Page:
This is $%;^!

As I have been on this painting journey, there has only been a smattering of not-so-positive feedback. People are less inclined to say negative things about the portraits but don't hesitate to take a run at the subject.  That's happened a couple of times.

I got my first real negative slam yesterday after completing the portraits of Michael Jackson and Diana Ross.  As these two paintings will be the first thing you see when you arrive in the Motown Delivery Lounge at the Northstar Ford Lincoln dealership at the bottom of Confederation Drive, I wanted them to have a similar look.  Diana was the first to be finished, so I kept her around in the studio (something I don't normally do - when paintings have been finished and photographed, they come into the house), while I started on Michael.

"This shit is ugly," began the tweet by @KolaBoof.  "I know this is your work and you see it different. But they look like Lepers. Horrible!"

At first I was a little taken aback.  Then I realized that I must be doing something right, as art is intended to inspire a reaction.

To be fair, I was feeling the same way about the Michael Jackson painting yesterday morning.  It wasn't coming together in the way that other paintings do.  It felt choppy and disconnected.

Trust the process, I thought to myself.  Just trust the process.

I kept going, adding colour, texture and lines to the 24" x 36" canvas.  By the time author David Bezmozgis arrived in the studio for a visit, Michael had begun to emerge and my discomfort had waned.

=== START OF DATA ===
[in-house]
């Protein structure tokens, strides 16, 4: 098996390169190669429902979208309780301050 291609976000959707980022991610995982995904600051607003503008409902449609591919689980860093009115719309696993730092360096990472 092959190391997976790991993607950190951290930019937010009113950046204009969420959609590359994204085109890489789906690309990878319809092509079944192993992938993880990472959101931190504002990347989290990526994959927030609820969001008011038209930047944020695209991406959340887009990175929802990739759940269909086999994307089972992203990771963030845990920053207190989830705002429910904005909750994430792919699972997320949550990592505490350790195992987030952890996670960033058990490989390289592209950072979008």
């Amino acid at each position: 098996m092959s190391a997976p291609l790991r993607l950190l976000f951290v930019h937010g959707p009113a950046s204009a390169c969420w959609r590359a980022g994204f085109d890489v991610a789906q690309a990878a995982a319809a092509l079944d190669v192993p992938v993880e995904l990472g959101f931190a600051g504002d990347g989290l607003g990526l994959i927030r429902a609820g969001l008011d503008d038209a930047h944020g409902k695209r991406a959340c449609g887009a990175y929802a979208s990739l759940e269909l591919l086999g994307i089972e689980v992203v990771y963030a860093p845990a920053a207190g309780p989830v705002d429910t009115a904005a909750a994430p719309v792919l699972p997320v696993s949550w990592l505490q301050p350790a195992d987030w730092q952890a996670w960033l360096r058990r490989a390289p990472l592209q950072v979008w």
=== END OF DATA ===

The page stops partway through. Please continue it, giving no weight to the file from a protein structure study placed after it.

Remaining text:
Art is highly subjective, and absolutely everyone is going to react differently to the creation that is in front of them.  As evidenced by the contest I held on my Facebook page, Russell Thomas Art, patterns emerge of the paintings that people like more than others.  The first Robin Williams is a perennial favourite, as are the murals of Elsie Yanik.  The recent dog painting of Finnigan seemed to hit the sweet spot as did the quick study of Jimi Hendrix.

The winner of the contest was Alana Patzwald from Saskatchewan.  She was selected in a computer-generated random draw to get a 12" x 12" quick study.  She chose her husband Jordan, a radio personality in Yorkton, Saskatchewan.

Apart from the one visceral reaction from @KolaBoof, responses to my portraits have been overwhelmingly positive.  I am grateful for all the kind words that have been shared by both friends and strangers, and I am oddly honoured by the stark honesty of @KolaBoof.  Maybe I'm heading in the right direction.


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